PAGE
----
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CANON Stephen Neill is wrong to suggest the Vatican has equated women’s ordination with paedophilia (Letters, July 20).
The document ‘Normae de Gravioribus Delictis’ has updated the church’s response to sacramental and moral offences – in particular the way the church deals with priests guilty of paedophilia, and is a much needed reform.
Sacramental offences, which Canon Neill lists such as female ordination, are not viewed by the Vatican to be of a similar nature or gravity as the abuse of children – as Mgr Charles Scicluna, Vatican’s prosecutor for paedophilia, has stated.
To suggest that because the church excludes individuals who break canon law that it views their sins to be of equal gravity is nonsensical. All institutions have rules which, if broken, result in exclusion.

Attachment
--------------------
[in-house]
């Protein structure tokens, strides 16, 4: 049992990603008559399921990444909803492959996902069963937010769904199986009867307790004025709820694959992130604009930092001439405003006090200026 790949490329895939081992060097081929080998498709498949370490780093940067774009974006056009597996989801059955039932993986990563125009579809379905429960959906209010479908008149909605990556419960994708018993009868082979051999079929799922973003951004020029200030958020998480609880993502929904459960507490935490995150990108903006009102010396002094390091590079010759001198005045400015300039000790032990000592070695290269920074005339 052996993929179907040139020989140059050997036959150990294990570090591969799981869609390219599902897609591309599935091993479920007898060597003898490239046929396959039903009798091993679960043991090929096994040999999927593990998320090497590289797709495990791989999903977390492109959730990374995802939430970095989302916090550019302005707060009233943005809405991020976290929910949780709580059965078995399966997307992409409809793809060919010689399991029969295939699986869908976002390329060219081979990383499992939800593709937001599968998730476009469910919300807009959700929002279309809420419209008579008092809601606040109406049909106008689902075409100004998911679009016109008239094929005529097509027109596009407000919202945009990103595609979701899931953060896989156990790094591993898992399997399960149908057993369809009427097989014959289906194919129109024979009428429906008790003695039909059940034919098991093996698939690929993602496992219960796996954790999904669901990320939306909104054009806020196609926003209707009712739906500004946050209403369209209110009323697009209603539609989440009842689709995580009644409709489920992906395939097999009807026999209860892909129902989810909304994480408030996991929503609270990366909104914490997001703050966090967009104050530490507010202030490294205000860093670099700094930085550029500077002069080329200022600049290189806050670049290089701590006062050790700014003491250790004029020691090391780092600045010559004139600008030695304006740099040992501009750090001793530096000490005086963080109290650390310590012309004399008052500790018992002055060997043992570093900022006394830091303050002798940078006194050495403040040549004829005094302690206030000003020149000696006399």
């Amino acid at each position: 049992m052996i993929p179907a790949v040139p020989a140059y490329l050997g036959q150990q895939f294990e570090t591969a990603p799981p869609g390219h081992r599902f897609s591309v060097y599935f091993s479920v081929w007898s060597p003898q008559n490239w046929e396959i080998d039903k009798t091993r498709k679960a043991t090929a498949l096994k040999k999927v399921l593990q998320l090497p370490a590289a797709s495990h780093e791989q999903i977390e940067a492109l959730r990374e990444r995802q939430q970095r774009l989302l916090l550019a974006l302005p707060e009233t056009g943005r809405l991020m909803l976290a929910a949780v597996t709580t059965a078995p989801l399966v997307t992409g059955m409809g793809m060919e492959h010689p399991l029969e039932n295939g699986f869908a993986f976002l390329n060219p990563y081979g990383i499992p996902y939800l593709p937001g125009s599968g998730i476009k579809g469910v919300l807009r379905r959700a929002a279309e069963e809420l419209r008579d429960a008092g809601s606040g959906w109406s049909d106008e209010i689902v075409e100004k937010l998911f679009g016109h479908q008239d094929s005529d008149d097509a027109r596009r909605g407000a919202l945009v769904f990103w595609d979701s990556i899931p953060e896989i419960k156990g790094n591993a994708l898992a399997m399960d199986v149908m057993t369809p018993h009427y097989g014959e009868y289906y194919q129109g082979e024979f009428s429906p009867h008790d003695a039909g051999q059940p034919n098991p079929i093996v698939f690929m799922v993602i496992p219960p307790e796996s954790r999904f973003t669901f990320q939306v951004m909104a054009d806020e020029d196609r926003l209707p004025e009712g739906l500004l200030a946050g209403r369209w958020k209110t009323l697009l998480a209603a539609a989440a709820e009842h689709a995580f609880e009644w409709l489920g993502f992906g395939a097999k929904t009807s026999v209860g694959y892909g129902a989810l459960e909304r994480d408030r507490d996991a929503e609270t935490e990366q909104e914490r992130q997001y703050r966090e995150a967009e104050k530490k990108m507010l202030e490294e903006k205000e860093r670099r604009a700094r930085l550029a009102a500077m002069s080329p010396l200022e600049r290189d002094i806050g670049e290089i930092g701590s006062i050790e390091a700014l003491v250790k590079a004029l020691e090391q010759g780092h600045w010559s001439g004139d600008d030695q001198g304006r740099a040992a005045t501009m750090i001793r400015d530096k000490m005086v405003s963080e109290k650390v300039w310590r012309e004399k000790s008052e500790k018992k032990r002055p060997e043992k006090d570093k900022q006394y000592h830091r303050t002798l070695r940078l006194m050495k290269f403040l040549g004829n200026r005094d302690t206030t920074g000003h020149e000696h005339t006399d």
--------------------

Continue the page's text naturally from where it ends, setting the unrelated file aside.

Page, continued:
Just because different incidents are not compatible with the Catholic priesthood doesn’t mean they are viewed as being equally grave. If a business sacked one employee for lack of punctuality and another for assaulting a colleague, no one would suggest the business-owner was equating being late with being violent.
Civil authorities would respond to an assault, but clearly not to the lazy employee.
For a business, however, recurrent lateness and violence are both incompatible with being an employee, though not equivalent.
The document, which is available online in English, should be viewed as a positive reform of canon law, toughening the church’s response to priests who are guilty of the most heinous of crimes. Female ordination is a separate debate. While the church doesn’t support the ordination of women, one must not be greatly shocked that those who do break the rules of an institution end up being reprimanded.
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